" Some time before this, (the real cause why he gave the bribe, was to rid himself of my sister,) he wedded with a girl lowly of birth, but beautiful in face. I too was reckoned handsome then, and for my beauty, I suppose, had been retained: at all events I was still beneath his roof, when his wife bore to him a son; at the same moment you were born; and then it was that the idea entered my mind, what a glo rious revenge it would be, to change the children, and make the thief's son Horton's heir, and bring up Horton's son midst thieves! The thought was scarcely formed before it was fulfilled. Horton's real son grew up a lovely boy, effeminate but beautiful An old man, who must have been of great wealth, took a liking to him, and, for an enormous sum, bought him of your mother, promising to make him his heir. Who the old man was, and what became of the boy, I have never been able to learn. All I know is, they went abroad, and now perchance are both dead. You grew up a wayward boy; the blood of your real father was in your veins, and made you what you are. She whom you called your mother had another child, a girl, born in sorrow, for Horton was a brute, and drove his wife almost to madness. I have known her weep until she lost all power of sight-whether this could have influenced the fate of her child that was still unborn, I know not; but when it came into the world it was blind- totally blind: that child was Eoline."
" But how came she in the convent of the Minories ?" said Horton; ' and how knew the Abbess that she was my father's child ? or the man I called my father, if it be really as you say."
" That I cannot answer," said Nan; "that knowledge is not mine to give; but that Eoline and the child of Horton were one, I did; for my sister, taking a religious fit, became one of the poor Clares; and when she died, as she did soon after she had entered, I saw the blind girl
|there, and knew her: she had been lost before I was driven from his roof, and I gloried in knowing it, for, strange to say, the only thing he ever seemed to really love was that blind child: his wife had long before fled from him, and, it is believed, destroyed herself. We must meet again, for I am worn out to-night, and there is much yet to tell, ere our plan can be brought to bear: give me some money, and then leave me."|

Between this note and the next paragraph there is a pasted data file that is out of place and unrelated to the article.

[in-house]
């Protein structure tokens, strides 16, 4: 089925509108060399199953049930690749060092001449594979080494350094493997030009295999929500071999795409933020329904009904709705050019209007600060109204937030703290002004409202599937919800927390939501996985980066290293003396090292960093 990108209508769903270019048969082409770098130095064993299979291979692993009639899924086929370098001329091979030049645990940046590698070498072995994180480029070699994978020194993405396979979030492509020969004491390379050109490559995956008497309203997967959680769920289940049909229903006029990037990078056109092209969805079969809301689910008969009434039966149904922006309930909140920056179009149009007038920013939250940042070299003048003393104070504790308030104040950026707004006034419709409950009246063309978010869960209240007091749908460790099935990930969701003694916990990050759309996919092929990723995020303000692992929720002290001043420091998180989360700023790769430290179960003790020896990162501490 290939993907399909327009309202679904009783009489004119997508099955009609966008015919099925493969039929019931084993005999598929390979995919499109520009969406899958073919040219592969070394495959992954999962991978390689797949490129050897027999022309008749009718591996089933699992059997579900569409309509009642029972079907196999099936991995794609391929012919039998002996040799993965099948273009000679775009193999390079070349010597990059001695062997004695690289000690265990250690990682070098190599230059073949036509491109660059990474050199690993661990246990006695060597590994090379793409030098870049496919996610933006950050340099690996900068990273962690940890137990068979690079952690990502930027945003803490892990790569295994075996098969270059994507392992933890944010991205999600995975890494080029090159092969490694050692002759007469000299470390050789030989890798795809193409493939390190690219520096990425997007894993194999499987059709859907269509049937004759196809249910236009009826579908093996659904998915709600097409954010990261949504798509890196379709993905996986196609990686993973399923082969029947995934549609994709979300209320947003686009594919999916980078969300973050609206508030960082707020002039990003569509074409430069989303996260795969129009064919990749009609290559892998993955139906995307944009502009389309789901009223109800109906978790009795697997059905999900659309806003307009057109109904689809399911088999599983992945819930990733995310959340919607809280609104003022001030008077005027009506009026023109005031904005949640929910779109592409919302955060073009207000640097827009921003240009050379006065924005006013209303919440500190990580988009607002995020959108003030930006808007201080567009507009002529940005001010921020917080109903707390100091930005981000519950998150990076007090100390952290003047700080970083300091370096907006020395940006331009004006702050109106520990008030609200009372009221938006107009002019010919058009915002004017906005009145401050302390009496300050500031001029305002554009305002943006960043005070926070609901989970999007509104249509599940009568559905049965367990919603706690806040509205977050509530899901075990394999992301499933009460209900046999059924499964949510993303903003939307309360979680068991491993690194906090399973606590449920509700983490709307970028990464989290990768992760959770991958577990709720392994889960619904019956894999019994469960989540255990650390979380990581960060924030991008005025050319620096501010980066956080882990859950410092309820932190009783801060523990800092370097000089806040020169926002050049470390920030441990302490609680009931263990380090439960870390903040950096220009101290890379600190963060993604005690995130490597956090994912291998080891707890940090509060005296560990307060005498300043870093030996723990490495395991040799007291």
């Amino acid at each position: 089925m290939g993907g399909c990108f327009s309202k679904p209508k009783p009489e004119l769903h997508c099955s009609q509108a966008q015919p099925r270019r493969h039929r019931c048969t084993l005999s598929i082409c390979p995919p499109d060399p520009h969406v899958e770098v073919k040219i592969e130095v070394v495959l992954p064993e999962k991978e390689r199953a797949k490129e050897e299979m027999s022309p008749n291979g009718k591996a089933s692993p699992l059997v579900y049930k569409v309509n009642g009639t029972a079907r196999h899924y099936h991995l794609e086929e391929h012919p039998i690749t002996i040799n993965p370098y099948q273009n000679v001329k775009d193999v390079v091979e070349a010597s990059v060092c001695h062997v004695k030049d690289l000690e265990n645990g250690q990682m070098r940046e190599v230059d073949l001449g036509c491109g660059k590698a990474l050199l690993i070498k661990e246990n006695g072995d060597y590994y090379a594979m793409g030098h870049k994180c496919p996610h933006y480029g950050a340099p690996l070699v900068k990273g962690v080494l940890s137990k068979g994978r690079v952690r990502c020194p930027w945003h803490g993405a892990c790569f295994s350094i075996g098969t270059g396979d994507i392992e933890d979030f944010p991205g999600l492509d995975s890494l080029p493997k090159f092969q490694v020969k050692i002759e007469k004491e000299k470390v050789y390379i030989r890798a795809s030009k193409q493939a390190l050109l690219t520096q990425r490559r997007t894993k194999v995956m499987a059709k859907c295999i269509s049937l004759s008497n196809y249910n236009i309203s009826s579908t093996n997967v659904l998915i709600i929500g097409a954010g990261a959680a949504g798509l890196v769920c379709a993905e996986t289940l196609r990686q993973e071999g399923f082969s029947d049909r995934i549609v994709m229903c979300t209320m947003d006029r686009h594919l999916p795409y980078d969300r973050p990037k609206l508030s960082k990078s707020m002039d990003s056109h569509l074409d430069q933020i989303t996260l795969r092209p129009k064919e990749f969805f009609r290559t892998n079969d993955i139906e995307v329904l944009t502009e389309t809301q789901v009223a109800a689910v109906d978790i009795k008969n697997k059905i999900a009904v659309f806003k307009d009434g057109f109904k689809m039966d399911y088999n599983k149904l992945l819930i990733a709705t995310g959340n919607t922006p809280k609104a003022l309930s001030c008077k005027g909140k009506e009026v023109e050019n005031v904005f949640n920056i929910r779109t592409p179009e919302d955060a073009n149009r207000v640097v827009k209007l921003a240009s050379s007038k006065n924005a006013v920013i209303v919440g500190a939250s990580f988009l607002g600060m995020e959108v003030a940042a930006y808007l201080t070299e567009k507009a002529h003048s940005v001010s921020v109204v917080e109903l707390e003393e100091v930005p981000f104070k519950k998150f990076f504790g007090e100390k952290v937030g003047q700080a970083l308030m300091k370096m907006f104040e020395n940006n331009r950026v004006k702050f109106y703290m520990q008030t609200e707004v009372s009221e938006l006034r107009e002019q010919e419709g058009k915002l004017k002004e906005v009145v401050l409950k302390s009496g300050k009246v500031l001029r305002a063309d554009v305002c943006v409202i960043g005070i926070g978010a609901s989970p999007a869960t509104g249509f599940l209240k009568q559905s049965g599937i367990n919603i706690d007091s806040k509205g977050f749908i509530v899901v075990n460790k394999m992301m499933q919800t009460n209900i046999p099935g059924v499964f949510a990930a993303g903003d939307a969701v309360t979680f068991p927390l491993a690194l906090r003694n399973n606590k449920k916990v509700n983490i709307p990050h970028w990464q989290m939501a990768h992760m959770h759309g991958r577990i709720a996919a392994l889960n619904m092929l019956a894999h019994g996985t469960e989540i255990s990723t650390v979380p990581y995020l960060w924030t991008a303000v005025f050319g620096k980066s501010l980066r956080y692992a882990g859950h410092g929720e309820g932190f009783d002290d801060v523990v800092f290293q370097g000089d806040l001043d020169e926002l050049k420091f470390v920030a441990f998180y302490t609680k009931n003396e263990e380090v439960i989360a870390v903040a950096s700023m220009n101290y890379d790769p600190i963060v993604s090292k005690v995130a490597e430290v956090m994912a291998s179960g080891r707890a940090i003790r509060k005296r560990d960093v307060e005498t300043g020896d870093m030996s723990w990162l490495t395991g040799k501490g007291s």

Horton, who would have learnt all at once if he could, but knowing the being he had to deal with, felt it would be useless to press her further, placed a purse upon the table, appointed another meeting, and then taking up the pistol, left the wretched apartment. Nan held the nearly-exhausted lamp over the stairs to enable Horton to find his way down to the outer door. The two men he had seen above were there, who, without speaking, led him to the end of the alley, where they left him to pursue his way along the more open street.
" If what she say be true," he muttered to himself, " I am not the heir to Horton: no one but ourselves knows that secret; how then would my claim stand were she dead ? Should I gain more by her evidence upon other points, or safety by her death ? for if she please she can at once upset all my claim to the wealth of the old wretch I used to call my father: and yet I cannot do without her; she alone can prove the death of Eoline, and of the Abbess too; but I'll not work my brain upon this point until I have heard all she can divulge. ' The son of a thief!' I could have brained her when she said it. If I but accomplish my end, her reward shall be ample, but not such as she would have: no, no; her knowledge is too valuable to be left at her own disposal; but with her I can easily settle when the fit time shall come." Filled with thoughts like these he pursued his way to his own abode.
The reader may easily imagine how completely Anne's mind was torn by conflicting emotions; the strange reappearance of the Cripple with Eoline had added no little to her causes of serious thought: the fate of her sweet young friend, Lillia, gave a blow to her heart almost insupportable, for she felt that, however innocently on her part, still she was to a degree a participator in the cause of her untimely death. Then came the old man, the only friend of her childhood's wretched days, to tear up from the hidden stores of her memory, all the recollections of those incidents of her early life, that she would have wished to have been blotted out of her remembrance for ever; but even all these varied feelings seemed as nought compared to the painful sensation that Osborne's determination to quit England had given rise to.
So completely occupied had every one at the cottage been, from one cause or another, that Anne and Osborne had not for several days been again alone. Anne became every hour more and more abstracted; her greatest pleasure was to be alone, or with her poor old friend, who had been at once settled in a cottage of the farm, where, for hours and hours, would the two talk over their past miseries, and of their future hopes. When they spoke of the future, Anne invariably became sad, and would, as quickly as possible, fly back to her days of suffering, as being to her less painful than the anticipation of those that might yet come. One night, as Flora was attending upon her, previous to her retiring to rest, she became so buried in her own thoughts that Flora could bear it no